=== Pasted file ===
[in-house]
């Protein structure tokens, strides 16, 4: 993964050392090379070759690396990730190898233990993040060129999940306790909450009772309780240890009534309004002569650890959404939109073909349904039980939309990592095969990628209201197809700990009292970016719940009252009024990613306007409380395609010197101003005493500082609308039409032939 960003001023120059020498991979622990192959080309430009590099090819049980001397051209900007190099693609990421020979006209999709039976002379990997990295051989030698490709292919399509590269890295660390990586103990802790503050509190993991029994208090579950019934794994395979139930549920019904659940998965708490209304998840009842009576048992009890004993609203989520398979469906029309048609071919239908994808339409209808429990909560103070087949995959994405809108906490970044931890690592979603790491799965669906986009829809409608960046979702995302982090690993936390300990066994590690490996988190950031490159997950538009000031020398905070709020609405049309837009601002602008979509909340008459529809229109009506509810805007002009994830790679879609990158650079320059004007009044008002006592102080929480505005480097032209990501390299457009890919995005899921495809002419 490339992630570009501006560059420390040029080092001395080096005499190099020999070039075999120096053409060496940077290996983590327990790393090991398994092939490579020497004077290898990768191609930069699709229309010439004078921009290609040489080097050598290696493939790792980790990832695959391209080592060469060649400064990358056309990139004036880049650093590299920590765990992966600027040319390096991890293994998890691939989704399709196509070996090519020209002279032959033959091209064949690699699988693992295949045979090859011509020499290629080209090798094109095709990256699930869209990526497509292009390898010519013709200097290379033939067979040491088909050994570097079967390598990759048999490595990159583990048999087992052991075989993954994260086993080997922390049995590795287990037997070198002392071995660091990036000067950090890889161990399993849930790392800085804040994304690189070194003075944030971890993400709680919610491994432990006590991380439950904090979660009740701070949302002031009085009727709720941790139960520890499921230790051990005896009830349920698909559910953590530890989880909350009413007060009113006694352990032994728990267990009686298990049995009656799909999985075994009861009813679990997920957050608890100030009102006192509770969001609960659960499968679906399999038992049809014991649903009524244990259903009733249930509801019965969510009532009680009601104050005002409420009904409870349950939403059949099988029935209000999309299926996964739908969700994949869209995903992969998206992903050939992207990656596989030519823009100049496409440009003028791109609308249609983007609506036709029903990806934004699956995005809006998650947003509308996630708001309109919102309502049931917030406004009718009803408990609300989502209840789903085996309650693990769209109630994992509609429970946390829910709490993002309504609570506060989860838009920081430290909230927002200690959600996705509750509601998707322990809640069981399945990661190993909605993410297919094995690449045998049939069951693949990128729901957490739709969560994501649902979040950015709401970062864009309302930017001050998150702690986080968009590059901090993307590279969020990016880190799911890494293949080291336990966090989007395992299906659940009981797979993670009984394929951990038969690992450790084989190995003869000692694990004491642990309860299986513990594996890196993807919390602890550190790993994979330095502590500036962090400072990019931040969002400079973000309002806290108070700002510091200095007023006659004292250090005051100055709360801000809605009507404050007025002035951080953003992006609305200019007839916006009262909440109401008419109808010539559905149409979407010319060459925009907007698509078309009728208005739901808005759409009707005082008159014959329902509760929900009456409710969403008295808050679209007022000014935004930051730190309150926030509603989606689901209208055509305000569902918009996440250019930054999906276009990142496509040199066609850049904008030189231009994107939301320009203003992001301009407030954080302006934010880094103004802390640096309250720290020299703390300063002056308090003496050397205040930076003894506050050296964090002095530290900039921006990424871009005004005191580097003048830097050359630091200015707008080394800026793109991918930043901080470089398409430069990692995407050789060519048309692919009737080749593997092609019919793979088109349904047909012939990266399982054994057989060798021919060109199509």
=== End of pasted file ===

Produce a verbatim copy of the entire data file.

[in-house]
């Protein structure tokens, strides 16, 4: 993964050392090379070759690396990730190898233990993040060129999940306790909450009772309780240890009534309004002569650890959404939109073909349904039980939309990592095969990628209201197809700990009292970016719940009252009024990613306007409380395609010197101003005493500082609308039409032939 960003001023120059020498991979622990192959080309430009590099090819049980001397051209900007190099693609990421020979006209999709039976002379990997990295051989030698490709292919399509590269890295660390990586103990802790503050509190993991029994208090579950019934794994395979139930549920019904659940998965708490209304998840009842009576048992009890004993609203989520398979469906029309048609071919239908994808339409209808429990909560103070087949995959994405809108906490970044931890690592979603790491799965669906986009829809409608960046979702995302982090690993936390300990066994590690490996988190950031490159997950538009000031020398905070709020609405049309837009601002602008979509909340008459529809229109009506509810805007002009994830790679879609990158650079320059004007009044008002006592102080929480505005480097032209990501390299457009890919995005899921495809002419 490339992630570009501006560059420390040029080092001395080096005499190099020999070039075999120096053409060496940077290996983590327990790393090991398994092939490579020497004077290898990768191609930069699709229309010439004078921009290609040489080097050598290696493939790792980790990832695959391209080592060469060649400064990358056309990139004036880049650093590299920590765990992966600027040319390096991890293994998890691939989704399709196509070996090519020209002279032959033959091209064949690699699988693992295949045979090859011509020499290629080209090798094109095709990256699930869209990526497509292009390898010519013709200097290379033939067979040491088909050994570097079967390598990759048999490595990159583990048999087992052991075989993954994260086993080997922390049995590795287990037997070198002392071995660091990036000067950090890889161990399993849930790392800085804040994304690189070194003075944030971890993400709680919610491994432990006590991380439950904090979660009740701070949302002031009085009727709720941790139960520890499921230790051990005896009830349920698909559910953590530890989880909350009413007060009113006694352990032994728990267990009686298990049995009656799909999985075994009861009813679990997920957050608890100030009102006192509770969001609960659960499968679906399999038992049809014991649903009524244990259903009733249930509801019965969510009532009680009601104050005002409420009904409870349950939403059949099988029935209000999309299926996964739908969700994949869209995903992969998206992903050939992207990656596989030519823009100049496409440009003028791109609308249609983007609506036709029903990806934004699956995005809006998650947003509308996630708001309109919102309502049931917030406004009718009803408990609300989502209840789903085996309650693990769209109630994992509609429970946390829910709490993002309504609570506060989860838009920081430290909230927002200690959600996705509750509601998707322990809640069981399945990661190993909605993410297919094995690449045998049939069951693949990128729901957490739709969560994501649902979040950015709401970062864009309302930017001050998150702690986080968009590059901090993307590279969020990016880190799911890494293949080291336990966090989007395992299906659940009981797979993670009984394929951990038969690992450790084989190995003869000692694990004491642990309860299986513990594996890196993807919390602890550190790993994979330095502590500036962090400072990019931040969002400079973000309002806290108070700002510091200095007023006659004292250090005051100055709360801000809605009507404050007025002035951080953003992006609305200019007839916006009262909440109401008419109808010539559905149409979407010319060459925009907007698509078309009728208005739901808005759409009707005082008159014959329902509760929900009456409710969403008295808050679209007022000014935004930051730190309150926030509603989606689901209208055509305000569902918009996440250019930054999906276009990142496509040199066609850049904008030189231009994107939301320009203003992001301009407030954080302006934010880094103004802390640096309250720290020299703390300063002056308090003496050397205040930076003894506050050296964090002095530290900039921006990424871009005004005191580097003048830097050359630091200015707008080394800026793109991918930043901080470089398409430069990692995407050789060519048309692919009737080749593997092609019919793979088109349904047909012939990266399982054994057989060798021919060109199509």